Components of VMware Cloud Foundation
Understanding the Components of VMware Cloud Foundation
VMware Cloud Foundation (VCF) is a game-changing set of technologies that provides customers a very fast and efficient way to stand up an SDDC (Software-Defined Data Center). VCF is made up of multiple software components from VMware; which include, vSphere, vSAN, NSX, SDDC Manager. Enterprise and Platinum editions also include cloud management (vRealize Suite and vRealize Network Insight). HCX is also included with NSX DC ENT+, which is part of VCF ENT and Platinum. Note that vCenter Server is sold and licensed separately!
VFC is ran on top of vSAN ReadyNodes, which simply put are a set of devices that have been tested and verified to produce stable and high-performance environments. Here's a link to the vSAN ReadyNode compatibility guide.
What makes VCF so special and why should my business consider it?
Building out an internal "cloud" environment where we are able to provide self-service infrastructure as a Service is becoming a necessity in today's business landscape. Developers need the ability to quickly access resources (compute, network and storage) in order to meet the needs of the business. If we do not provide this for our business, what we typically see will be "shadow IT". This is where internal users go outside of the control of the internal systems and go to a public cloud provider to gain instant access to resources to design, test and deploy their applications on. This, in general, is not a good thing. They are potentially bypassing security policies that are set to protect the business, their customers and their data. This opens the door for liability, but even so, some see the benefit of speed to market as outweighing the risk, and there lies the issue.
Traditionally speaking, the process of provisioning resources has consumed a lot of human resources and a lot of time! With business running very lean internal IT shops, that time becomes even more valuable to the business because now administrators and engineers are forced to spend all of their effort on keeping the lights on versus growing internal innovation. When we look at the traditional process for a developer to gain access to the resources they need; again computer, network, and storage, we typically see a process like this:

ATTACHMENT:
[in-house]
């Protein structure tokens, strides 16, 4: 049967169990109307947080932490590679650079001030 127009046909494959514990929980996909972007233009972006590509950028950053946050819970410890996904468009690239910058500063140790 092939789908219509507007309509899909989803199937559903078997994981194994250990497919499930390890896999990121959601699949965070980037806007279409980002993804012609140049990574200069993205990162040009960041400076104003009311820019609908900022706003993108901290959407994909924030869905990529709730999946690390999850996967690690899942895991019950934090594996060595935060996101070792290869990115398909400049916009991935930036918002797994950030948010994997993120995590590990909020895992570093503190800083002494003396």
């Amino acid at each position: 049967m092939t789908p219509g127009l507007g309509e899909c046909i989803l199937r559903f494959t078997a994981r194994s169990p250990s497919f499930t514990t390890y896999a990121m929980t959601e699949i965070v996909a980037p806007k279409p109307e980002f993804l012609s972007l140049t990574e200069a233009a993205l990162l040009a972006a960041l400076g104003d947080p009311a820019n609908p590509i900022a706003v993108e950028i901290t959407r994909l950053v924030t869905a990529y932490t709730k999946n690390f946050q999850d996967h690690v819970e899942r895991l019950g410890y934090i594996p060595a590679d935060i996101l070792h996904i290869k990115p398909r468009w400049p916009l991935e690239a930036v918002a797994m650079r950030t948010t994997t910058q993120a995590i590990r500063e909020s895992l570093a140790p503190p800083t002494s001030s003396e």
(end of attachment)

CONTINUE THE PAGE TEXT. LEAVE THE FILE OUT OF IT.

- Developer puts in a request for compute resources to the virtual/server team.
- The server team then needs to request storage from another team
- The server team also needs to request that network services be provisioned, this could be something as simple as providing an IP block.
- The network team will then typically involve the security team
- The security team will come back and ask a few questions, such as
- Why is this needed?
- How does this work?
- What ports does the application use?
- What dependencies does the application have….
- The developer may or may not understand all of those aspects and when that is the case, the security team will almost always "sandbox" the application for a set period of time to learn the ins and outs of how it works so they can best tailor the security rules to keep the business secure.
This whole process takes a lot of time. We have seen it take multiple weeks just to get IP blocks assigned and configured. That alone is no longer acceptable from a business perspective. We need to be able to move much fast than that!!!
What is the solution?
By utilizing VCF, customers can stand up a fully functional SDDC environment in hours. This includes compute, network and storage as well as automation components. Once the VCF management domain is stood up (this process is mostly automated as well), we can then stand up other workload domains in a matter of hours, again this is an automated process. With the correct licensing, we can also provide our internal users with the ability to access vRealize Automation (vRA). This allows end-users to log in to a portal to request resources. This whole process reduces the total time exponentially when compared to traditional methods and also provides lifecycle management, which will keep companies from having random servers out in their environments many years after they are no longer needed (we see this very frequently). The customer can also tie vRA into internal systems like ServiceNow (covered in this previous blog) , which streamlines the customer's experience.
As those workload domains are up and running, there will come a time where we need to patch/update the components of the solution. Think vSphere, NSX, vSAN, vRLI, etc.. This is another area where VCF absolutely rocks. VCF can automate the process of updating all the components and can do so with a very high degree of certainty that it will upgrade successfully. This is because VMware test all of the components and their dependencies extensively before pushing this out to customers. Also, did I mention all of those components are updated from one central point of management? That central point is SDDC Manager! This alone is something that could save tons of hours and reduce many headaches!
Of course, there are many other areas and topics of conversation with VCF and we plan on hitting each one in our upcoming blogs. Keep an eye out and as always please let us know if you have any questions or if we can help you and your organization out!